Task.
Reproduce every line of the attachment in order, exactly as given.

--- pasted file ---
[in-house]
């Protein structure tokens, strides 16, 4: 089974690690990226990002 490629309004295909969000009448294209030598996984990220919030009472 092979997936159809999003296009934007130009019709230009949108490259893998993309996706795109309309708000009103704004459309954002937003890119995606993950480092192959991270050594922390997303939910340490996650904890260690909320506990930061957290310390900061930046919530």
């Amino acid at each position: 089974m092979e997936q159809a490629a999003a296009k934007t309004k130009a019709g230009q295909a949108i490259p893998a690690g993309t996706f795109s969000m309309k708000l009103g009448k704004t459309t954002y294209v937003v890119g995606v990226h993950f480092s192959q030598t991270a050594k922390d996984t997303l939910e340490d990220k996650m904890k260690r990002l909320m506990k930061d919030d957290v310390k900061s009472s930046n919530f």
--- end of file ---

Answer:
[in-house]
């Protein structure tokens, strides 16, 4: 089974690690990226990002 490629309004295909969000009448294209030598996984990220919030009472 092979997936159809999003296009934007130009019709230009949108490259893998993309996706795109309309708000009103704004459309954002937003890119995606993950480092192959991270050594922390997303939910340490996650904890260690909320506990930061957290310390900061930046919530």
């Amino acid at each position: 089974m092979e997936q159809a490629a999003a296009k934007t309004k130009a019709g230009q295909a949108i490259p893998a690690g993309t996706f795109s969000m309309k708000l009103g009448k704004t459309t954002y294209v937003v890119g995606v990226h993950f480092s192959q030598t991270a050594k922390d996984t997303l939910e340490d990220k996650m904890k260690r990002l909320m506990k930061d919030d957290v310390k900061s009472s930046n919530f």